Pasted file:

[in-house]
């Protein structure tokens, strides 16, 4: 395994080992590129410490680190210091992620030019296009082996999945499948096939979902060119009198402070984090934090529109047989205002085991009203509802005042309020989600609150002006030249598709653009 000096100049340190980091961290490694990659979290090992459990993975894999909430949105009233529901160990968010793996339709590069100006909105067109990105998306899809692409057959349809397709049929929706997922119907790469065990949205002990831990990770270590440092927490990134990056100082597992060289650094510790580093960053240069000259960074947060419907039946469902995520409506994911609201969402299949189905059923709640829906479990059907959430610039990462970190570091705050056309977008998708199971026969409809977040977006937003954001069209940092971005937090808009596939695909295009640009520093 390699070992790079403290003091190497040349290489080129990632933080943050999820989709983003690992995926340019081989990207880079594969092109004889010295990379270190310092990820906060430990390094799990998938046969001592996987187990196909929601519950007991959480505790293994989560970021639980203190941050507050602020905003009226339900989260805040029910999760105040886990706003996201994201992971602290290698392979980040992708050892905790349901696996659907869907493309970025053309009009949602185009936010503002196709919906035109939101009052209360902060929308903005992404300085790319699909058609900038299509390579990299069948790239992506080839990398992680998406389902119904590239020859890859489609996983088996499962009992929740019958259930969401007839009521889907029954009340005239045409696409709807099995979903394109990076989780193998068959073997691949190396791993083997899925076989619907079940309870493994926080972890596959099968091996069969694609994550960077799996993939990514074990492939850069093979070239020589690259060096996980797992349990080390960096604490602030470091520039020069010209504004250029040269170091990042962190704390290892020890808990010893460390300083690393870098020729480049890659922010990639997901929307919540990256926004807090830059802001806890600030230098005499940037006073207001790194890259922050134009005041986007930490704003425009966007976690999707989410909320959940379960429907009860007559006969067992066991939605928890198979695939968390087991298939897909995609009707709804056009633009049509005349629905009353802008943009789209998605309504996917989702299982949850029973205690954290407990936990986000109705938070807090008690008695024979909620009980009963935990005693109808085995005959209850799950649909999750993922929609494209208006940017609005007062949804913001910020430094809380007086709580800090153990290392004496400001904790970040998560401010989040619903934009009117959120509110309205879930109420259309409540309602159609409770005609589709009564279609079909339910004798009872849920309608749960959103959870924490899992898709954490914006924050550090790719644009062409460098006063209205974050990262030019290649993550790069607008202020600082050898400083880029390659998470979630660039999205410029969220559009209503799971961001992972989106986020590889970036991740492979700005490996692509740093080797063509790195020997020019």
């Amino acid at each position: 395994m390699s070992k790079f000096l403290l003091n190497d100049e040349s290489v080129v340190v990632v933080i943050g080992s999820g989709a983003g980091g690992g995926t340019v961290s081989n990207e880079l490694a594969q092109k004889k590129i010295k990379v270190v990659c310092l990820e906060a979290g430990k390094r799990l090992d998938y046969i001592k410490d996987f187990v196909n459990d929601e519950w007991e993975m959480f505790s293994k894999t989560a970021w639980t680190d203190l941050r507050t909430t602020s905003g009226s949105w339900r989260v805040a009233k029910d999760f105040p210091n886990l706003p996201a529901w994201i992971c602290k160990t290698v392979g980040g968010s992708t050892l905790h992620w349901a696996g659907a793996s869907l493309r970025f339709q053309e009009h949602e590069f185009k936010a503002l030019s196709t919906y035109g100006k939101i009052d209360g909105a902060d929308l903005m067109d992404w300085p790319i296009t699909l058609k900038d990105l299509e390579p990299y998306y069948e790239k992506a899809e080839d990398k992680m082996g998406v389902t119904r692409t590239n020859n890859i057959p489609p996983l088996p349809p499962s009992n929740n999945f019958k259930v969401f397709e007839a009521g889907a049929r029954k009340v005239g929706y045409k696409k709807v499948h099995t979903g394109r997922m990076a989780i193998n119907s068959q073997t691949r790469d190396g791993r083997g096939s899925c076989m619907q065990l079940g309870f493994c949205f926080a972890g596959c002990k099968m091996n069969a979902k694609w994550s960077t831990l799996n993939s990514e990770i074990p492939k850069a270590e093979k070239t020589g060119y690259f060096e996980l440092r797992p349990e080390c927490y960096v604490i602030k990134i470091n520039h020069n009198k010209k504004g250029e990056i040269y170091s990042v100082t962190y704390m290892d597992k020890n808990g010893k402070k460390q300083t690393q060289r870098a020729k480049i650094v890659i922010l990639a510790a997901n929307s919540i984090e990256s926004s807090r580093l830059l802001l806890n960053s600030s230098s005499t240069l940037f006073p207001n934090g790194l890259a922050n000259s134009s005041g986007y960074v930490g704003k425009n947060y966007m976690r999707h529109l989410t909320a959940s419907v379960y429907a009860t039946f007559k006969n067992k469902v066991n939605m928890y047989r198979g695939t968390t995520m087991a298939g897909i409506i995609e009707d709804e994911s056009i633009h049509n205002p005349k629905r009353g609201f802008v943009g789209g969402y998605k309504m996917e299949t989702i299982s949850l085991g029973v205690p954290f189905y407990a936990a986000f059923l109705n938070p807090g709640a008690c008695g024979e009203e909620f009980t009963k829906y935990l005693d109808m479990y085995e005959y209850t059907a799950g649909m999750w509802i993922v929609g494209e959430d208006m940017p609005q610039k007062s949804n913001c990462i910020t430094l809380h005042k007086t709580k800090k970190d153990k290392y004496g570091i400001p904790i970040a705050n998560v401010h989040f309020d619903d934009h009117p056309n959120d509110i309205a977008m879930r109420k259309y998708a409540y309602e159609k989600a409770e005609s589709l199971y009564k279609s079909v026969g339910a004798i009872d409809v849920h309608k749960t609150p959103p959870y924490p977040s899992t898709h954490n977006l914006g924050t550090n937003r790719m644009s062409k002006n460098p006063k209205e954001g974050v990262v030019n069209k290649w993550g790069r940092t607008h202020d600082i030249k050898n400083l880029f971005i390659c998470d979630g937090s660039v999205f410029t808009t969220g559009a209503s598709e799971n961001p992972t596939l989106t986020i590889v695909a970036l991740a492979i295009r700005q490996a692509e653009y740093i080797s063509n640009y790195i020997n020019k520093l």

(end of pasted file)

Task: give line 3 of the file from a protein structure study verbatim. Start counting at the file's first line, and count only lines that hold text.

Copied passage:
């Amino acid at each position: 395994m390699s070992k790079f000096l403290l003091n190497d100049e040349s290489v080129v340190v990632v933080i943050g080992s999820g989709a983003g980091g690992g995926t340019v961290s081989n990207e880079l490694a594969q092109k004889k590129i010295k990379v270190v990659c310092l990820e906060a979290g430990k390094r799990l090992d998938y046969i001592k410490d996987f187990v196909n459990d929601e519950w007991e993975m959480f505790s293994k894999t989560a970021w639980t680190d203190l941050r507050t909430t602020s905003g009226s949105w339900r989260v805040a009233k029910d999760f105040p210091n886990l706003p996201a529901w994201i992971c602290k160990t290698v392979g980040g968010s992708t050892l905790h992620w349901a696996g659907a793996s869907l493309r970025f339709q053309e009009h949602e590069f185009k936010a503002l030019s196709t919906y035109g100006k939101i009052d209360g909105a902060d929308l903005m067109d992404w300085p790319i296009t699909l058609k900038d990105l299509e390579p990299y998306y069948e790239k992506a899809e080839d990398k992680m082996g998406v389902t119904r692409t590239n020859n890859i057959p489609p996983l088996p349809p499962s009992n929740n999945f019958k259930v969401f397709e007839a009521g889907a049929r029954k009340v005239g929706y045409k696409k709807v499948h099995t979903g394109r997922m990076a989780i193998n119907s068959q073997t691949r790469d190396g791993r083997g096939s899925c076989m619907q065990l079940g309870f493994c949205f926080a972890g596959c002990k099968m091996n069969a979902k694609w994550s960077t831990l799996n993939s990514e990770i074990p492939k850069a270590e093979k070239t020589g060119y690259f060096e996980l440092r797992p349990e080390c927490y960096v604490i602030k990134i470091n520039h020069n009198k010209k504004g250029e990056i040269y170091s990042v100082t962190y704390m290892d597992k020890n808990g010893k402070k460390q300083t690393q060289r870098a020729k480049i650094v890659i922010l990639a510790a997901n929307s919540i984090e990256s926004s807090r580093l830059l802001l806890n960053s600030s230098s005499t240069l940037f006073p207001n934090g790194l890259a922050n000259s134009s005041g986007y960074v930490g704003k425009n947060y966007m976690r999707h529109l989410t909320a959940s419907v379960y429907a009860t039946f007559k006969n067992k469902v066991n939605m928890y047989r198979g695939t968390t995520m087991a298939g897909i409506i995609e009707d709804e994911s056009i633009h049509n205002p005349k629905r009353g609201f802008v943009g789209g969402y998605k309504m996917e299949t989702i299982s949850l085991g029973v205690p954290f189905y407990a936990a986000f059923l109705n938070p807090g709640a008690c008695g024979e009203e909620f009980t009963k829906y935990l005693d109808m479990y085995e005959y209850t059907a799950g649909m999750w509802i993922v929609g494209e959430d208006m940017p609005q610039k007062s949804n913001c990462i910020t430094l809380h005042k007086t709580k800090k970190d153990k290392y004496g570091i400001p904790i970040a705050n998560v401010h989040f309020d619903d934009h009117p056309n959120d509110i309205a977008m879930r109420k259309y998708a409540y309602e159609k989600a409770e005609s589709l199971y009564k279609s079909v026969g339910a004798i009872d409809v849920h309608k749960t609150p959103p959870y924490p977040s899992t898709h954490n977006l914006g924050t550090n937003r790719m644009s062409k002006n460098p006063k209205e954001g974050v990262v030019n069209k290649w993550g790069r940092t607008h202020d600082i030249k050898n400083l880029f971005i390659c998470d979630g937090s660039v999205f410029t808009t969220g559009a209503s598709e799971n961001p992972t596939l989106t986020i590889v695909a970036l991740a492979i295009r700005q490996a692509e653009y740093i080797s063509n640009y790195i020997n020019k520093l």